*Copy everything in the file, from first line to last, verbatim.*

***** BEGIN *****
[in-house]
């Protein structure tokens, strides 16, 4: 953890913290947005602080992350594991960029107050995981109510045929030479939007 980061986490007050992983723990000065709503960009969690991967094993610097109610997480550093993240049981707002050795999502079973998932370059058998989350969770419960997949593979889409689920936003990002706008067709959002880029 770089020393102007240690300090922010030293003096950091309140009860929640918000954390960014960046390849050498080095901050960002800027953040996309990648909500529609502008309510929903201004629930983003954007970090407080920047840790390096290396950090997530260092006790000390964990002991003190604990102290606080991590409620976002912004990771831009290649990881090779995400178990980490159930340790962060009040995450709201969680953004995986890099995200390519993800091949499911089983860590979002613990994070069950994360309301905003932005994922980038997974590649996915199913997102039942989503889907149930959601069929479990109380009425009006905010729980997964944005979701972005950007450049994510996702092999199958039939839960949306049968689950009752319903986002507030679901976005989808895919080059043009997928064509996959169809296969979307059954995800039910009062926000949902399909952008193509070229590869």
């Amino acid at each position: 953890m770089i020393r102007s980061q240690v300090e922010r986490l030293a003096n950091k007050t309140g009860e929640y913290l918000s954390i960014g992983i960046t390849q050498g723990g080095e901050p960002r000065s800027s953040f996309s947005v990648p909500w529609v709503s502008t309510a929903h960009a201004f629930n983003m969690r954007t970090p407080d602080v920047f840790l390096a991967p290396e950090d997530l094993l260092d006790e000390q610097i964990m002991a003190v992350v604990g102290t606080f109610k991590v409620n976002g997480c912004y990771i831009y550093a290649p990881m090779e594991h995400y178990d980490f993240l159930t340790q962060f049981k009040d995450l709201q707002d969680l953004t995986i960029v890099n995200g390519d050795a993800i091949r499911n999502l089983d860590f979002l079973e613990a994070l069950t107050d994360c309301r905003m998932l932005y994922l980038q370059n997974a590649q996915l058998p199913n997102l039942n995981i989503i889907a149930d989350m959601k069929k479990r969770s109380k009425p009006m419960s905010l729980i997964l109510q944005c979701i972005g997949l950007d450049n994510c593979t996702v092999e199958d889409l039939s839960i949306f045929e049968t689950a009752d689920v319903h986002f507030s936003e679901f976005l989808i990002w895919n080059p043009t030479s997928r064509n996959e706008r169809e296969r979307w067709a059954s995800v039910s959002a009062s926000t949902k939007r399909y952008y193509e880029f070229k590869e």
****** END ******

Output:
[in-house]
């Protein structure tokens, strides 16, 4: 953890913290947005602080992350594991960029107050995981109510045929030479939007 980061986490007050992983723990000065709503960009969690991967094993610097109610997480550093993240049981707002050795999502079973998932370059058998989350969770419960997949593979889409689920936003990002706008067709959002880029 770089020393102007240690300090922010030293003096950091309140009860929640918000954390960014960046390849050498080095901050960002800027953040996309990648909500529609502008309510929903201004629930983003954007970090407080920047840790390096290396950090997530260092006790000390964990002991003190604990102290606080991590409620976002912004990771831009290649990881090779995400178990980490159930340790962060009040995450709201969680953004995986890099995200390519993800091949499911089983860590979002613990994070069950994360309301905003932005994922980038997974590649996915199913997102039942989503889907149930959601069929479990109380009425009006905010729980997964944005979701972005950007450049994510996702092999199958039939839960949306049968689950009752319903986002507030679901976005989808895919080059043009997928064509996959169809296969979307059954995800039910009062926000949902399909952008193509070229590869």
């Amino acid at each position: 953890m770089i020393r102007s980061q240690v300090e922010r986490l030293a003096n950091k007050t309140g009860e929640y913290l918000s954390i960014g992983i960046t390849q050498g723990g080095e901050p960002r000065s800027s953040f996309s947005v990648p909500w529609v709503s502008t309510a929903h960009a201004f629930n983003m969690r954007t970090p407080d602080v920047f840790l390096a991967p290396e950090d997530l094993l260092d006790e000390q610097i964990m002991a003190v992350v604990g102290t606080f109610k991590v409620n976002g997480c912004y990771i831009y550093a290649p990881m090779e594991h995400y178990d980490f993240l159930t340790q962060f049981k009040d995450l709201q707002d969680l953004t995986i960029v890099n995200g390519d050795a993800i091949r499911n999502l089983d860590f979002l079973e613990a994070l069950t107050d994360c309301r905003m998932l932005y994922l980038q370059n997974a590649q996915l058998p199913n997102l039942n995981i989503i889907a149930d989350m959601k069929k479990r969770s109380k009425p009006m419960s905010l729980i997964l109510q944005c979701i972005g997949l950007d450049n994510c593979t996702v092999e199958d889409l039939s839960i949306f045929e049968t689950a009752d689920v319903h986002f507030s936003e679901f976005l989808i990002w895919n080059p043009t030479s997928r064509n996959e706008r169809e296969r979307w067709a059954s995800v039910s959002a009062s926000t949902k939007r399909y952008y193509e880029f070229k590869e």